Aortic dissection

The aorta is the largest artery that supplies oxygenated blood from the heart to the circulatory system. An aortic dissection is a condition in which inner layer of the aorta tears and extends to the wall leading to dissection. Due to dissection, aortic rupture occurs, and blood flows between the layers of blood vessel wall decreasing blood flow to the organs.

This condition is a serious health concern, as it can lead to death if not treated promptly. However, early diagnosis and treatment can improve the chances of survival. The condition is not relatively common but mostly seen in men with age more than 60.


The aortic stenosis symptoms are similar to those of heart diseases such as heart attack. Signs and symptoms of aortic dissection include:

  • Severe ripping or stabbing chest pain that starts abruptly and radiates to the neck or down the back
  • Shortness of breath
  • Loss of consciousness
  • Weakness on one side of the body
  • Trouble speaking
  • Dizziness or confusion
  • Weak pulse

Aortic dissection can be classified into acute, sub-acute, and chronic based on the onset. The condition is said to be acute if the onset is less than 14 days, sub-acute for 15 to 90 days, and chronic for more than 90 days or 3 months.


Aortic dissection occurs in the area where the wall is weak. Persistent high blood pressure causes the walls of the aorta to strain, making the wall more susceptible to tearing.

Marfan syndrome, weakened or enlarged aorta or accidental injuries to the chest can also cause aortic dissection.

Risk factors

The risk of aortic dissection increases if you have hypertension, thoracic aortic aneurysm, aortic valve defect, Marfan syndrome (a connective tissue disease that affects blood vessel integrity), Turner’s syndrome (a chromosomal disorder of a female which results in high blood pressure and heart problems) or inflammation of the arteries.

Men, people above age 60, people who use cocaine, and perform high-intensity heavy lifting are at more risk for aortic dissection.


The complications of aortic dissection are:

  • Severe internal bleeding that may lead to organ damage, stroke, or death
  • Failure of the aortic valve that may result in heart failure
  • Aortic valve damage (aortic valve regurgitation) that may lead to pulmonary edema
  • Rupture into the lining around the heart
  • Carotid artery obstruction that may result in neurological conditions such as ischemic cerebrovascular accident or stroke, hemiplegia, or hemianesthesia


Your doctor performs a physical examination to measure blood pressure and observe any abnormal noises of the aorta. An x-ray is suggested to detect aortic dissection. But more sophisticated tests are essential to confirm the diagnosis.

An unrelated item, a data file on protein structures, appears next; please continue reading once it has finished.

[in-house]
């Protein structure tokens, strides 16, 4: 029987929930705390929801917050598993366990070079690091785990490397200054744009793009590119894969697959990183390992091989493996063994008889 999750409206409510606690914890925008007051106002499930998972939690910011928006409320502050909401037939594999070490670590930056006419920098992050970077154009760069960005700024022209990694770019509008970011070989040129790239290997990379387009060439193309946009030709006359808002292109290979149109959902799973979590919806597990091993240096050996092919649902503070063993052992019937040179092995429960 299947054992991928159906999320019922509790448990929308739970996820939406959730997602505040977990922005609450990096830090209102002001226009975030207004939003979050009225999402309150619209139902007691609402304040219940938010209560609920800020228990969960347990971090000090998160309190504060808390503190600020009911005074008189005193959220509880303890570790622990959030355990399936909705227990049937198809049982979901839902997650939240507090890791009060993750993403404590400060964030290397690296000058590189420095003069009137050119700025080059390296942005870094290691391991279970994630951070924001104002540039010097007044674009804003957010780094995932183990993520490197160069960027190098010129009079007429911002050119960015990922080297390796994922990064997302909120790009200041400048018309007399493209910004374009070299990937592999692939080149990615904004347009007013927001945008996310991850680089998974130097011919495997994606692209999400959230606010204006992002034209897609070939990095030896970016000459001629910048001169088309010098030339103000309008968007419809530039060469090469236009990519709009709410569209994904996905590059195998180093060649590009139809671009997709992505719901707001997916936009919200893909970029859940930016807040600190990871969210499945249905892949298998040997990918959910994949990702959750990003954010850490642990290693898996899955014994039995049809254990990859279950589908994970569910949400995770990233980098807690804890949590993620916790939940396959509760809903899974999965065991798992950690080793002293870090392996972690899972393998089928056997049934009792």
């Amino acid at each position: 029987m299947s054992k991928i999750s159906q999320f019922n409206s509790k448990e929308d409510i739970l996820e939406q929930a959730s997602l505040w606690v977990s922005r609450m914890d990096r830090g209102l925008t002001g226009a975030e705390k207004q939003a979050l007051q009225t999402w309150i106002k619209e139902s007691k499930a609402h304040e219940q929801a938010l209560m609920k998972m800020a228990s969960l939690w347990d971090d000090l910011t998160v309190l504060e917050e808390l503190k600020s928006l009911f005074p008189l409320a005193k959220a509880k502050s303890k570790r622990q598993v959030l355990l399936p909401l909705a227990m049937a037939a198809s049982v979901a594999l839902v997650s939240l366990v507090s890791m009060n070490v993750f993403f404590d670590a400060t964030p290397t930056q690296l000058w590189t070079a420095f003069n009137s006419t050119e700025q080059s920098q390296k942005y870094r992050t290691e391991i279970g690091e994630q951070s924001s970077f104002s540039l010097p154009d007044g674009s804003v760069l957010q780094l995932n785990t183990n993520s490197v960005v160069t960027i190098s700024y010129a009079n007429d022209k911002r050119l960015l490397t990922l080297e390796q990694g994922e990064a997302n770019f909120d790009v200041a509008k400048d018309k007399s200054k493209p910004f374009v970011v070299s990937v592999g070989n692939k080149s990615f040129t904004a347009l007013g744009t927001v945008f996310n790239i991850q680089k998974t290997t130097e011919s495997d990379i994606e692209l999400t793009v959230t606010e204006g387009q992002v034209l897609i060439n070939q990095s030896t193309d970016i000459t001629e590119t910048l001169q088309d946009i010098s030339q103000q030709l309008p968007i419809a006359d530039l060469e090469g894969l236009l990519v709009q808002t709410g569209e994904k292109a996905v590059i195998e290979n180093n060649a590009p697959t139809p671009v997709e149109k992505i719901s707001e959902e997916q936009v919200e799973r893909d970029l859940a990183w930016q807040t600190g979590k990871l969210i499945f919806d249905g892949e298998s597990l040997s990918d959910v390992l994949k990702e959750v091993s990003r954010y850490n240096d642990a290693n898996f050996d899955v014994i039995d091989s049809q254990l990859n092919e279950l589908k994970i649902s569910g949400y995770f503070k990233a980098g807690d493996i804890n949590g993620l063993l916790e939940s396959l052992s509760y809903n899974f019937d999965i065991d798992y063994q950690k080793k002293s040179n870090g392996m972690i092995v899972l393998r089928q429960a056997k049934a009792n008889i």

Computerized tomography (CT) scan: This scan helps to give a three-dimensional view of the aorta and requires injection of a contrast dye. But the tears in the intimal layer are difficult to detect with this scan.

Magnetic resonance imaging (MRI): This scan provides a three-dimensional view, and the intimal tears can also be detected using this procedure.

Transesophageal echocardiogram (TEE): It is a non-invasive test and requires you to swallow an echocardiography probe. The test helps to identify dissections in the ascending aorta and involvement of carotid artery.

Aortic dissections are divided into two groups, based on the area of the aorta dissected.

  • Type A: tear in the upper aorta or area of aorta where it exits from the heart
  • Type B: tear in the lower aorta

Type A is more severe condition than type B, but both the types of tears may extend into the abdomen.


Aortic dissection treatment includes medications and surgery. Often, type B is treated with medication and type A is treated with surgery.


Beta blockers and nitroprusside are given to reduce heart rate and blood pressure. In patients with type A aortic dissection, these medications are given to stabilize blood pressure before surgery.


In the aortic dissection surgery, the dissected aorta is removed as much as possible and block the entry of blood into the aortic wall. Then your surgeon reconstructs the aorta with a graft. If the aortic valve is damaged, then it is replaced with a new synthetic valve. This valve is placed in the graft while reconstructing the aorta. For complicated type B aortic dissections, stents are placed to repair the aorta.

After surgery, you need to follow-up regularly to monitor the condition. Your doctor recommends the use of blood pressure lowering medications for the lifetime to prevent complications.